Explanation of Vote Following the Adoption of a UN Security Council Resolution on Sudan

Ambassador Robert Wood
Alternative Representative for Special Political Affairs
New York, New York
December 1, 2023

AS DELIVERED

Thank you, Mr. President. I would first like to thank the United Kingdom, as penholder, for its strenuous efforts to try to find consensus on this text.

While the United States voted in favor of this resolution in order to enable a safe and orderly drawdown of the mission, we are gravely concerned that a reduced international presence in Sudan will only serve to embolden the perpetrators of atrocities, with dire consequences for civilians. If anything, the work of UNITAMS is all the more critical considering the ongoing open conflict, atrocities, human rights violations and abuses, calamitous humanitarian situation for tens of millions of Sudanese, and a growing risk of spillover that threatens regional security and stability.

Since the onset of the conflict between the Sudanese Armed Forces and the Rapid Support Forces, there have been reports of serious and widespread abuses. As of October 2023, UN and international media report more than 10,500 civilian deaths. In addition, according to OCHA, as of November 2023, more than 4.9 million individuals are internally displaced, and more than 1.2 million persons have fled the country since April 15.

The conflict has led to significant human rights abuses including credible reports of unlawful or arbitrary killings; abductions, physical abuse or punishment; harsh and life-threatening prison conditions; and arbitrary arrests or detentions. There are also reports of continued atrocities, including killings on the basis of ethnicity, targeted attacks on human rights defenders, and the looting and burning of entire communities by the RSF and its allied militias in West Darfur. The atrocities occurring in West Darfur and other areas are an ominous reminder of the horrific events that led the United States to determine in 2004 that genocide had been committed in Darfur.

The SAF and RSF are not only failing to protect Sudan’s vulnerable populations, but are also abusing human rights. Women and girls face pervasive and ongoing gender-based violence including sexual violence, abduction and trafficking, and may be forced into manual labor or marriages. The belligerents, particularly the RSF, are involved in the vast majority of these violations. Children too have experienced the perpetration of human rights abuses, including sexual violence and abuse, killing and maiming, forcible recruitment, and unlawful use by armed groups.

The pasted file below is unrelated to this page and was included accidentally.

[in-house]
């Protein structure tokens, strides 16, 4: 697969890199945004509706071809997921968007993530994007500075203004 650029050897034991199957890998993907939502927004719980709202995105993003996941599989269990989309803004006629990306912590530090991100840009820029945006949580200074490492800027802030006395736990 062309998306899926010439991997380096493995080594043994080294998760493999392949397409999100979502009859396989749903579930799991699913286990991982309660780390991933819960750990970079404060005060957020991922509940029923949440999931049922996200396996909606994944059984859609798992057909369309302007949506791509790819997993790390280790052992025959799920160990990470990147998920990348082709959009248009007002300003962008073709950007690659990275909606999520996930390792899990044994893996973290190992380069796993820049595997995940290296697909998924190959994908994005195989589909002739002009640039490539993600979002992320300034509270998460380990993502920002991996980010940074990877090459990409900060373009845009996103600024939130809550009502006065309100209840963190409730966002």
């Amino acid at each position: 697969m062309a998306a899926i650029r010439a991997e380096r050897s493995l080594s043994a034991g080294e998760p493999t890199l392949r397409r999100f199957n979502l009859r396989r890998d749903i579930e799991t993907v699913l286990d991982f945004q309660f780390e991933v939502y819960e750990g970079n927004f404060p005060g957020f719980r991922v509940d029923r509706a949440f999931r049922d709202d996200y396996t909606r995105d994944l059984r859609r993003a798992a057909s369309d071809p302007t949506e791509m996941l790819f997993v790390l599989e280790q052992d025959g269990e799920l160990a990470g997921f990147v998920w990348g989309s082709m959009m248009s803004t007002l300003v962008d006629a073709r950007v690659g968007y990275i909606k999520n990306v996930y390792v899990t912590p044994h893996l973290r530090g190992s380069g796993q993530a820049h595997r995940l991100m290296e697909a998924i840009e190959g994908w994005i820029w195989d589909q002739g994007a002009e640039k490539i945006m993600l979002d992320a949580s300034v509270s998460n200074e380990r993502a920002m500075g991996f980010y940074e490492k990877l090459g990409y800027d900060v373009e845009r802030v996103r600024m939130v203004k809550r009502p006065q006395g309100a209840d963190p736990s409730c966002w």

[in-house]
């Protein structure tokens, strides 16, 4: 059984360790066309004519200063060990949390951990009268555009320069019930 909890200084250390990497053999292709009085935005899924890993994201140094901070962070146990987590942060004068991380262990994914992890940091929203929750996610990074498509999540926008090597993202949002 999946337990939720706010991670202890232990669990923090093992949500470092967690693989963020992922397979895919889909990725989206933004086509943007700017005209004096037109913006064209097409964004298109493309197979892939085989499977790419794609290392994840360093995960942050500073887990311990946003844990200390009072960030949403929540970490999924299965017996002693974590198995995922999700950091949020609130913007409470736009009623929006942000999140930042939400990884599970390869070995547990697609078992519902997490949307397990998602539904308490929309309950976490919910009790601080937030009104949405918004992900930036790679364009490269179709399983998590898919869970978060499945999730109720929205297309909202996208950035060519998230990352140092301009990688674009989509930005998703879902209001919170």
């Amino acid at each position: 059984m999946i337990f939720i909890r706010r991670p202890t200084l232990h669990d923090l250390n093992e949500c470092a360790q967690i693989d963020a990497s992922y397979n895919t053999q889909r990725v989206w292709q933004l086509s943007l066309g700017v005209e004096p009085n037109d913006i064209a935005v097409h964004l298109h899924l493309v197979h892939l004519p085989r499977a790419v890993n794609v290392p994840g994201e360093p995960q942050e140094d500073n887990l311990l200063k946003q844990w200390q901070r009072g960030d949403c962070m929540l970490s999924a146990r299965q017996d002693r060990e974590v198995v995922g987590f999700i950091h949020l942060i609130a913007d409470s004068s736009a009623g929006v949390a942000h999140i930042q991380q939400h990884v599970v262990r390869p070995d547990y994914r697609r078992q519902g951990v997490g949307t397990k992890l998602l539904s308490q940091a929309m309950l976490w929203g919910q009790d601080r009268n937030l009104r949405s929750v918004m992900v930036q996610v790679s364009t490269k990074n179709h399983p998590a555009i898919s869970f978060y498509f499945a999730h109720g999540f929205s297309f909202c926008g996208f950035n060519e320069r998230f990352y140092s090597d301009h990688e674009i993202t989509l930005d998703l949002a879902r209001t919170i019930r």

Throughout the debate over this resolution, we put forth common sense recommendations to extend the UNITAMS mandate, and allow Ian Martin to conduct a thorough strategic review of the mission that would help refine and strengthen its continued role, working in support of the African Union and IGAD, in promoting an end to conflict, a coordinated humanitarian response, and the protection of human rights. However, other members of the Council did not agree, placing the narrow demands of Sudan’s military government ahead of the needs of the Sudanese people.

Other members of the Council also refused to allow this Council to speak clearly and loudly in support of Resolution 1591 that calls on all states to take necessary measures to prevent the sale or supply of arms and related materiel to actors operating in Darfur. This tragedy has gone on too long – we must unite to prevent external military support for either the SAF or RSF and stop the flow of weapons into and through Darfur.

While we believe the situation calls for a UN mission with a strengthened mandate, we welcome the announcement of the Secretary-General’s Personal Envoy to Sudan, Ramtane Lamamra, and hope that the Security Council can come together to support his work. We understand that the Sudanese parties have committed to engage seriously with the Personal Envoy and support his mission. We hope they will do so.

We also underline the necessity of an orderly UNITAMS transition and liquidation to ensure the safety of UN personnel and the effective functioning of all UN operations, including humanitarian and development assistance.

The Sudanese people expect and deserve more from this Council. The situation for Sudan and its people is dire.

Thank you, Mr. President.

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